LDK plans to install the reactors in its first two silicon-manufacturing plants currently under construction in China. The Chinese company has previously relied solely on outside silicon suppliers for the main ingredient to make its wafers, but in November – after facing allegations that it had misstated its silicon inventory, since cleared in an independent investigation – announced it had begun construction on its own silicon plant in Xinyu City, China (see LDK Shores Itself with New Silicon Supply).
The company in April raised $400 million to build the two plants and in July announced it had completed the initial phase of its first plant, expected to produce up to 1,000 metric tons of silicon when it's fully completed this year (see LDK to Raise $400M and LDK Confirms Plant is On Track). The second plant is expected to reach a capacity of 15,000 metric tons annually next year.
LDK announced its latest deal at a time when GT Solar investors were concerned that the relationship between the two companies had soured. LDK is one GT Solar's major customers, accounting for 62 percent of GT Solar's revenue during the fiscal year that ended on March 31, 2008, according to company filings with the U.S. Securities and Exchange Commission.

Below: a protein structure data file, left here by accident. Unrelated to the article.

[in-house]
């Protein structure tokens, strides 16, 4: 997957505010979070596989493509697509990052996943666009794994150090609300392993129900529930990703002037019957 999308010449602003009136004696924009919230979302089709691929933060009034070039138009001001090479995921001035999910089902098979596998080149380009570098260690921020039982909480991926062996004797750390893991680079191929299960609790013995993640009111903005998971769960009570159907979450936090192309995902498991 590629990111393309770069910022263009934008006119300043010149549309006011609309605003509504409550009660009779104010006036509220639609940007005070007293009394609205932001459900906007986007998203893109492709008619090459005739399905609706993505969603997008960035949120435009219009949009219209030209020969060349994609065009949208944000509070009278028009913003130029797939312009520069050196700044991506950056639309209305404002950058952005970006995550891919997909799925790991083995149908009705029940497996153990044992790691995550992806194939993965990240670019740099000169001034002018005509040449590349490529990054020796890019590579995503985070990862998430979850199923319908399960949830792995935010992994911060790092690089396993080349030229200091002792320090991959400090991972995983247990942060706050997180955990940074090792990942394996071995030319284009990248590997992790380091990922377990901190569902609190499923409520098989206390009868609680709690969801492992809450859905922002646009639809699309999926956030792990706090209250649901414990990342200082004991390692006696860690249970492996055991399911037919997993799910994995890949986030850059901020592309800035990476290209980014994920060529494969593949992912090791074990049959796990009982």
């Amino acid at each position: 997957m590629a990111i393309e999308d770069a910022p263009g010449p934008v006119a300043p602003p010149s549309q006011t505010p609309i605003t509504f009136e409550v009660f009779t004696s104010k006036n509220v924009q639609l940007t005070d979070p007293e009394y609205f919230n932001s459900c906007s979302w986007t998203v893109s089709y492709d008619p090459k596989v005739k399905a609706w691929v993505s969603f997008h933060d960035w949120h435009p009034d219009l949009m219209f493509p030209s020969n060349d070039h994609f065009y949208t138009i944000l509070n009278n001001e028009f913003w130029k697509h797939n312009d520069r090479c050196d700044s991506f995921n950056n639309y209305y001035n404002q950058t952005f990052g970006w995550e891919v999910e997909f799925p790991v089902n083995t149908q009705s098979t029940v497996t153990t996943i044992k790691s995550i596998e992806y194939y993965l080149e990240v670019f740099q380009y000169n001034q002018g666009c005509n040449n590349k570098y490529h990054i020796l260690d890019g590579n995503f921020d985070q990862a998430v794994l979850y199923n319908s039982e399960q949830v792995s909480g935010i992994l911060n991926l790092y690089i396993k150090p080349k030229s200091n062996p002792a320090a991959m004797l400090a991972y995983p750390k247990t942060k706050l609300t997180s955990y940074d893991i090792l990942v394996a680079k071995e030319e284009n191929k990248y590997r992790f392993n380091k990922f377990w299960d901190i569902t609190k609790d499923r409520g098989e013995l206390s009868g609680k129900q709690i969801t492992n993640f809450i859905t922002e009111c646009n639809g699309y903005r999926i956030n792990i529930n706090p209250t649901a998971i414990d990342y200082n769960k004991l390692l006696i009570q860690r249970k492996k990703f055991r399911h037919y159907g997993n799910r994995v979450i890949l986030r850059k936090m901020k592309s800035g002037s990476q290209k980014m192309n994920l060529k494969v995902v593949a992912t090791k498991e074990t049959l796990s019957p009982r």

A day after GT Solar went public on the Nasdaq stock exchange in July, LDK said it had signed a deal to buy silicon ingot furnaces from JYT Corp., a GT Solar competitor. The announcement prompted investors to question whether GT Solar was losing an important customer, and GT Solar's stock sank that day as a result (see GT Solar Sinks on LDK News).
The scenario attracted investor lawsuits against GT Solar. A class-action lawsuit filed by Coughlin Stoia Geller Rudman & Robbins mentioned delays in delivering equipment to LDK (see GT Solar IPO Attracts Class-Action Suits).
Both GT Solar and LDK have sought to quash speculations about their relationship.
During an earnings call in August, LDK CEO Xiaofeng Peng told Wall Street analysts that the company still plans to buy equipment, including furnaces, from GT Solar.
"Definitely we would negotiate further opportunities to buy more equipment from them," he said. "We have many orders ... [GT Solar is] sill a very important supplier for LDK."
Stephen Simko, an equity analyst at Morningstar, said investors could see the deal announced Thursday as an assurance that the two companies' relationship remains solid.
You would have to assume that the concerns that surfaced last month were a little overblown," Simko said.
LDK's stock rose 31 cents, or 0.68 percent, to close Thursday at $45.98 per share while GT Solar saw its shares increase 24 cents, or 2.23 percent, to close at $11 per share.